Many children who suffer from poor mental health or mental illness won’t have the opportunity that Dylan had, to step outside of the pressures and expectations of society and have time to heal. The current Child and Adolescent Mental Health Services are underfunded and understaffed, and the numbers of young people suffering poor mental health is increasing every year. I believe we should treat mental health problems and mental illness the same as any other illness – treat the symptoms and give time to heal, but also to address the underlying causes.

But to address the underlying causes will take a shift in society mindset – we will need a different model of education – one that will benefit pupils and teachers, where learning can excite curious minds, where education isn’t modelled on fixed exam driven timescales to be reached at 16 and 18, but where education can become a journey, not a race. Teachers need to be trusted to do what they love – to educate and inspire, and not just become teaching technicians trying to achieve data targets.

Technology has changed society too. There have been huge benefits. It has allowed us to communicate in ways impossible before. Covid has shown that the ability to connect this way has reduced the need for travel. But technology has also changed our behaviour in our homes and communities. Many of us bring much of our work home. We are guilty of being distracted by screens, and we pay less attention to the world and to those around us. We have lost the ability to concentrate, to give our full undivided attention to others, or to let our thoughts settle, and to simply just be.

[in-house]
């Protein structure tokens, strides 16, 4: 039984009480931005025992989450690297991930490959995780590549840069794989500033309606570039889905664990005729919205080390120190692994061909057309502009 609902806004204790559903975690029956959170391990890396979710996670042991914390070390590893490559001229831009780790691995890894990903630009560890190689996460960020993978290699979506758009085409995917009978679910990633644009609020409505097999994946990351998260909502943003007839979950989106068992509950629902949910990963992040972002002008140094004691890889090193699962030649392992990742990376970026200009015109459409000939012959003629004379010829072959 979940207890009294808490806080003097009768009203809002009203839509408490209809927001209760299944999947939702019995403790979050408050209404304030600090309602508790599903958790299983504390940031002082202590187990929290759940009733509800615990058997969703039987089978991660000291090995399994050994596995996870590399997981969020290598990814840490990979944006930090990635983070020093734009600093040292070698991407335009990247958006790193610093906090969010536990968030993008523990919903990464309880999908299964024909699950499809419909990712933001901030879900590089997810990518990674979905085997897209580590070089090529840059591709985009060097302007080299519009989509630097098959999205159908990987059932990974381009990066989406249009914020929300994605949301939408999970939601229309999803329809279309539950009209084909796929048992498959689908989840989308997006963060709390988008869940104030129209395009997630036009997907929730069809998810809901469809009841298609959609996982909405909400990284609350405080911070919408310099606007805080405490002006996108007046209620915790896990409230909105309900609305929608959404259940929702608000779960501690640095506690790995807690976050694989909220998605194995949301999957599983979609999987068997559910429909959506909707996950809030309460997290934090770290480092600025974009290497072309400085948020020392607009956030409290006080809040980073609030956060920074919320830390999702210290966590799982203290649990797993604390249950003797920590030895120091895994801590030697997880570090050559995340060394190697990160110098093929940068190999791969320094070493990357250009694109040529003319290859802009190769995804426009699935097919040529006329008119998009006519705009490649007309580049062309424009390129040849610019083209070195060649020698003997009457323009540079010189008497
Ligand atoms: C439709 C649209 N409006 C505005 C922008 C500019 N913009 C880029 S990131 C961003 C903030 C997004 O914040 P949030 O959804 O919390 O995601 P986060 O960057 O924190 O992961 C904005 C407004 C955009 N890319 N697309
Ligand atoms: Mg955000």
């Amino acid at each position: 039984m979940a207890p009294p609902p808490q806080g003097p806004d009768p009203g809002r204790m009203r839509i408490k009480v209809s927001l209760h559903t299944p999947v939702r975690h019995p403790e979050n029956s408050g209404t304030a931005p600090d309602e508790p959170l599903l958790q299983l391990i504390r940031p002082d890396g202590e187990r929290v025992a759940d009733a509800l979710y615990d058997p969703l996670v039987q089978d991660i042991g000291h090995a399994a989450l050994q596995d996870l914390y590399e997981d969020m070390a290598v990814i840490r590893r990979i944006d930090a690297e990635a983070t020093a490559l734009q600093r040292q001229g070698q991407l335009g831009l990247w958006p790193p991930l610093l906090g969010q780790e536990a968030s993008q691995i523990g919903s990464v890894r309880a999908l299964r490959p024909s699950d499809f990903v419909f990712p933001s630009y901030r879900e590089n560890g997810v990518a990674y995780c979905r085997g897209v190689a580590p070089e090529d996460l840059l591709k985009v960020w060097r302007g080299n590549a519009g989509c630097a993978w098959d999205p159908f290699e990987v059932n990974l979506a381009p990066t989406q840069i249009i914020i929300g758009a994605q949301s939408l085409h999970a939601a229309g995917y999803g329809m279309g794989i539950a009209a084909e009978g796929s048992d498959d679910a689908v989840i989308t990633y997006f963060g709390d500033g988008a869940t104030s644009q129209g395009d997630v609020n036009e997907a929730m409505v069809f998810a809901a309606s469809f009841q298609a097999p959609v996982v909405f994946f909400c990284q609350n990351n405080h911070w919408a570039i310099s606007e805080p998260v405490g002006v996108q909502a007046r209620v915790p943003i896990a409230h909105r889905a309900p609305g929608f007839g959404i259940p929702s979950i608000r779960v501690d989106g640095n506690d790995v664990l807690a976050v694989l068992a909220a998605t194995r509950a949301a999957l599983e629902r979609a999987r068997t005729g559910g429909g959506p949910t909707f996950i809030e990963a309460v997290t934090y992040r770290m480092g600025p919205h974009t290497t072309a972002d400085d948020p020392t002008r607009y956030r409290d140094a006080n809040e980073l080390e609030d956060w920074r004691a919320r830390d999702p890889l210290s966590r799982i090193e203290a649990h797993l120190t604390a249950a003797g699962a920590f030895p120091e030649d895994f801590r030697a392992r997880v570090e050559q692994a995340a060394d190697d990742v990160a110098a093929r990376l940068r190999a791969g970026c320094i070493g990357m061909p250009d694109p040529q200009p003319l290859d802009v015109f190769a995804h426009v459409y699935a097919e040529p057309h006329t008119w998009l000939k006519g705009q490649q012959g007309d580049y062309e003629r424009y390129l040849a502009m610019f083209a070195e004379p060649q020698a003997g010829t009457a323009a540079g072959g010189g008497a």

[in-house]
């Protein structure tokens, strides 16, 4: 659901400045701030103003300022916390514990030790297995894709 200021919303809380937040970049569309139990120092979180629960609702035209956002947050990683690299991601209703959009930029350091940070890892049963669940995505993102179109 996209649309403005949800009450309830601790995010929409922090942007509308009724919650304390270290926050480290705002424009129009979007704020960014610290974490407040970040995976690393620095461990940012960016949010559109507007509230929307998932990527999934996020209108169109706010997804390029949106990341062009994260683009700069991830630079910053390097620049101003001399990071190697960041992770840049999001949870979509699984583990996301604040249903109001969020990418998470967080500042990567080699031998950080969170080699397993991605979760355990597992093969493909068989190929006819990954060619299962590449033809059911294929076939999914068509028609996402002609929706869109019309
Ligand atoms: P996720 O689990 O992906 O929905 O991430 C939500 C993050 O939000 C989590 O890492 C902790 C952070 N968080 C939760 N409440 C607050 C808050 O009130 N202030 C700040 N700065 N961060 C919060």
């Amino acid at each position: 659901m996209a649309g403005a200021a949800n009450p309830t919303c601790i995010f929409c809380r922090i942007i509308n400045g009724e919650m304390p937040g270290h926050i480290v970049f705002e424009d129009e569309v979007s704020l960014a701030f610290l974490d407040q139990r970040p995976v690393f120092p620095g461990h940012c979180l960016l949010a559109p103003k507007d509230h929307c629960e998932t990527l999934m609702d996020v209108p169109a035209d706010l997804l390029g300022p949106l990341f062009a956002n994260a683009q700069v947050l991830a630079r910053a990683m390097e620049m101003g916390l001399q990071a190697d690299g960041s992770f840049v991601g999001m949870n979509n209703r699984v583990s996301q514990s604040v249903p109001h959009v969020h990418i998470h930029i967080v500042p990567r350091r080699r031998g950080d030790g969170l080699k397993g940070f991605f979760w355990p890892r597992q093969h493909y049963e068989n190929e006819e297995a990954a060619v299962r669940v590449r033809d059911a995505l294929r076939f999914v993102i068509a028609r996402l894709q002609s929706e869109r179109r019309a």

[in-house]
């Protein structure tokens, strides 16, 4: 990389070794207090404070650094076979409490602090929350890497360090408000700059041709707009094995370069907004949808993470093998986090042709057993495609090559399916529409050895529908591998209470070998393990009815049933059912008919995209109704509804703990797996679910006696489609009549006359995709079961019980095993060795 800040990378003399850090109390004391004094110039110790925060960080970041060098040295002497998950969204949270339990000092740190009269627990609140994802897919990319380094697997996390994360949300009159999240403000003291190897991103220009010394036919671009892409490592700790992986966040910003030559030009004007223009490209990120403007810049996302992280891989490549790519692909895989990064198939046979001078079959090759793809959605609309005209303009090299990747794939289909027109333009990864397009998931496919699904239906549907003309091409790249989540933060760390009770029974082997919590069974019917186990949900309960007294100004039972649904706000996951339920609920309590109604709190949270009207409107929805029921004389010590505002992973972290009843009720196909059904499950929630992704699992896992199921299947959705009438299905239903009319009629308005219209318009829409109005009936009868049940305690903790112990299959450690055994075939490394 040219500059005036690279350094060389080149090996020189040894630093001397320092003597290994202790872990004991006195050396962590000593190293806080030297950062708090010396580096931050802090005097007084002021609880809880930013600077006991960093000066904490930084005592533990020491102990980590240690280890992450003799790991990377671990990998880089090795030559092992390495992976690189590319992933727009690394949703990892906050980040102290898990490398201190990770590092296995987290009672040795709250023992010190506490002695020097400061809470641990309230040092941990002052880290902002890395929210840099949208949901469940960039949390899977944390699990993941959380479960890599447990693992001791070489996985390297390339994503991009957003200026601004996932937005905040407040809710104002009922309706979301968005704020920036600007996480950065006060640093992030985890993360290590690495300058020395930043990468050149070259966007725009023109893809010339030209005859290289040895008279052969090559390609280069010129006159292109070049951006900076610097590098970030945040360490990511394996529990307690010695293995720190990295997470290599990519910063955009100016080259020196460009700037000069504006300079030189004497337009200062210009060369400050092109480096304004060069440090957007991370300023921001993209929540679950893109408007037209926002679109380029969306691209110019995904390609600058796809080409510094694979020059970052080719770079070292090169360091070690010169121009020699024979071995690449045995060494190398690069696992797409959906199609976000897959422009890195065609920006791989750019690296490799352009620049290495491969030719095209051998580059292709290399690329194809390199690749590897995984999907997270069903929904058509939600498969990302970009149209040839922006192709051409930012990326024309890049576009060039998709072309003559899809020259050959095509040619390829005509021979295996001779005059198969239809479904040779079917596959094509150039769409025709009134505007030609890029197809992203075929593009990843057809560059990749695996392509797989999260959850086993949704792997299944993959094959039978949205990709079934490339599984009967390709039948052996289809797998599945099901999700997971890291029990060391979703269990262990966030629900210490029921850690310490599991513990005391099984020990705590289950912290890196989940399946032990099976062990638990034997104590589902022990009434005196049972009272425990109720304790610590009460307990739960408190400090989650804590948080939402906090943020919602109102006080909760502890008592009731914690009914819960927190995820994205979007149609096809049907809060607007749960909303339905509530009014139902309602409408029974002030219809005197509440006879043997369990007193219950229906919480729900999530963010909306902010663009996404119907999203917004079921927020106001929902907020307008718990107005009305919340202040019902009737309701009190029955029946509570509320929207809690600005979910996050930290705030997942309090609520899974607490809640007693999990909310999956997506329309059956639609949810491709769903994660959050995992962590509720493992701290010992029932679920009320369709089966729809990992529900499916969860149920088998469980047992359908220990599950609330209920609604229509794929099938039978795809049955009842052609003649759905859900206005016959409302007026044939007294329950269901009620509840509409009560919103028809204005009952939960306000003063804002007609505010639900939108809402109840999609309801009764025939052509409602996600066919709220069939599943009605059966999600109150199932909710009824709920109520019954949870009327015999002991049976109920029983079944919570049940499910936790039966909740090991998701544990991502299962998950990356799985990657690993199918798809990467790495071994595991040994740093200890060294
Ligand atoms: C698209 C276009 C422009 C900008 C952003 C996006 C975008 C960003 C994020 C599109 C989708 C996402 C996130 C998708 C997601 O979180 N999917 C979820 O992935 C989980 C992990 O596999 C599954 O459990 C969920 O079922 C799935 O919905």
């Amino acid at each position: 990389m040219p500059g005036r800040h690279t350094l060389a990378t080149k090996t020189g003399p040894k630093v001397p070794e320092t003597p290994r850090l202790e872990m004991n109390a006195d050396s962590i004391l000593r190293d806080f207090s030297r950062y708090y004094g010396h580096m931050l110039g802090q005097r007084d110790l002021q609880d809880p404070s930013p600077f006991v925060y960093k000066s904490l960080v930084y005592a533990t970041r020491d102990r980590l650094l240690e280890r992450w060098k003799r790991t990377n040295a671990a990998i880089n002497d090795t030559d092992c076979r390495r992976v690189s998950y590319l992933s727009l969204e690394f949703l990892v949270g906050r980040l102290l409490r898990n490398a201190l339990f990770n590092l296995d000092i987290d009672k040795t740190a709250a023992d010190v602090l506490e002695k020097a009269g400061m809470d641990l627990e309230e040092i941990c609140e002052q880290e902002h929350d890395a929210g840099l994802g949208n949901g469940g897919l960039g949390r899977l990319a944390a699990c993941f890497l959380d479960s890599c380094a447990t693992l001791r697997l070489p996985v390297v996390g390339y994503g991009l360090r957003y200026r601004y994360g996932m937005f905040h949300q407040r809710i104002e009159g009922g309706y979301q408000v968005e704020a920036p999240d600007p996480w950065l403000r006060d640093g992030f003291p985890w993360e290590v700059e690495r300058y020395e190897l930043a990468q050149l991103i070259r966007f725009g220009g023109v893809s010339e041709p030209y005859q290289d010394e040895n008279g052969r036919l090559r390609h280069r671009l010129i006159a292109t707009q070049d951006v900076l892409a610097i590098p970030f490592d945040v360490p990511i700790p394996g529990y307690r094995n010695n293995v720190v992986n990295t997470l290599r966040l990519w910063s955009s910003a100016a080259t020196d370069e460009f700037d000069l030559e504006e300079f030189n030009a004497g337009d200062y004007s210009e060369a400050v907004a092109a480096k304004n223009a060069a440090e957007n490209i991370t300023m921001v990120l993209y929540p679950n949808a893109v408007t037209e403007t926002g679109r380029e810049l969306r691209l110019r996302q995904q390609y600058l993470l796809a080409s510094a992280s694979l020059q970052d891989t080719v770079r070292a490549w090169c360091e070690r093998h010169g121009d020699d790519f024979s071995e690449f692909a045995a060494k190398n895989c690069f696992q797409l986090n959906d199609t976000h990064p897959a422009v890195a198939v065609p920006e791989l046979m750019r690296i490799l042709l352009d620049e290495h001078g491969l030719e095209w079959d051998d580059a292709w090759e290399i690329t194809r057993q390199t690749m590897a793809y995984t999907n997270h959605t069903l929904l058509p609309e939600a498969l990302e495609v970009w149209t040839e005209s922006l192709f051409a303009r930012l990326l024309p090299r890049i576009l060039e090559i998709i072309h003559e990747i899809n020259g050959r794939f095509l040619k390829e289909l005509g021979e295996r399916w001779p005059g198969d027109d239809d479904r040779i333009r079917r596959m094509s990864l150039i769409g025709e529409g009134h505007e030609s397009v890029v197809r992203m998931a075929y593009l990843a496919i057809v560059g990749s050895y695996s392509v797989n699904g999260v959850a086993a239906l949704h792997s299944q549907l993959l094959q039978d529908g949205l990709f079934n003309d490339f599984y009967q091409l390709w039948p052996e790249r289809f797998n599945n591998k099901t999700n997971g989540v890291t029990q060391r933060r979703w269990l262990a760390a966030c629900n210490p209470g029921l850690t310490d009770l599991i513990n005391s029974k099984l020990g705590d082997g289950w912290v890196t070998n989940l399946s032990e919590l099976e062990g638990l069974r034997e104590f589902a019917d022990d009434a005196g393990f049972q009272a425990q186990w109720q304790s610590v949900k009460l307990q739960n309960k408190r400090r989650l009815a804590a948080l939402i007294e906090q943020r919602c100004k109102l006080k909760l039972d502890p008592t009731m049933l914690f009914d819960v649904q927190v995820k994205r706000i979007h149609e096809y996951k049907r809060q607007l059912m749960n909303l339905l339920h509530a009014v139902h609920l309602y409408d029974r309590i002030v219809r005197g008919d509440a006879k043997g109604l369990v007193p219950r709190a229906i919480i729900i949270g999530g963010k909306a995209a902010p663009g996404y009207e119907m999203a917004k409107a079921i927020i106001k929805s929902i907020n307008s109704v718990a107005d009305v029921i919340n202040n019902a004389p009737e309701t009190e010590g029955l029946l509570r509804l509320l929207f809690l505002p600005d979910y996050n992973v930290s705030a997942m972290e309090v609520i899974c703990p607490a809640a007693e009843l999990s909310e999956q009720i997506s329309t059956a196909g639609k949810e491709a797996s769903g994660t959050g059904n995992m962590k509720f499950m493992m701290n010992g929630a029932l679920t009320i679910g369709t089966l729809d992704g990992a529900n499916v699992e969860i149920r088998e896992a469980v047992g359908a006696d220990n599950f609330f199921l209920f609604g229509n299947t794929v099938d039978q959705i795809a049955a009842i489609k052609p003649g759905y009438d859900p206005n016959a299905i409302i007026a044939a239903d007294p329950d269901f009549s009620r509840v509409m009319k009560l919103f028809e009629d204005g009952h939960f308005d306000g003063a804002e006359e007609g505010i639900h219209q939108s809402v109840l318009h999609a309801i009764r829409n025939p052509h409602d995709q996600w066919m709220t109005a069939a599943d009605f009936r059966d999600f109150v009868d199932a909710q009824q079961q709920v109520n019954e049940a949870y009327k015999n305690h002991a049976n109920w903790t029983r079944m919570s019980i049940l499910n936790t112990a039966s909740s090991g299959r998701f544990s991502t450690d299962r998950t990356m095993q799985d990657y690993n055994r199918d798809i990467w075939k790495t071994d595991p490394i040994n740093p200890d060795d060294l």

We shut out the world around us. We shut out those we love, and we shut out nature in all its raw wonder and beauty.

This has a knock-on effect upon the young people in our lives. There are no simple answers to try to reduce the rise in young people with mental health problems, but I believe that we as adults need to show that we are present in the here and now, that we are here to listen, and that we value our young people for who they are and not what we might expect them to be.

I think we need to change too, for our own mental health. There are times that we need to switch off our phones and learn to live in the moment.

So, I ask again.

When did you last laugh, I mean really belly laugh? When did you last look up and notice the sky?

Thank you Gill. You can find out more about Swan Song and Gill’s other novels by clicking on the images below:

Swan Song    Eagle Warrior   Run Wild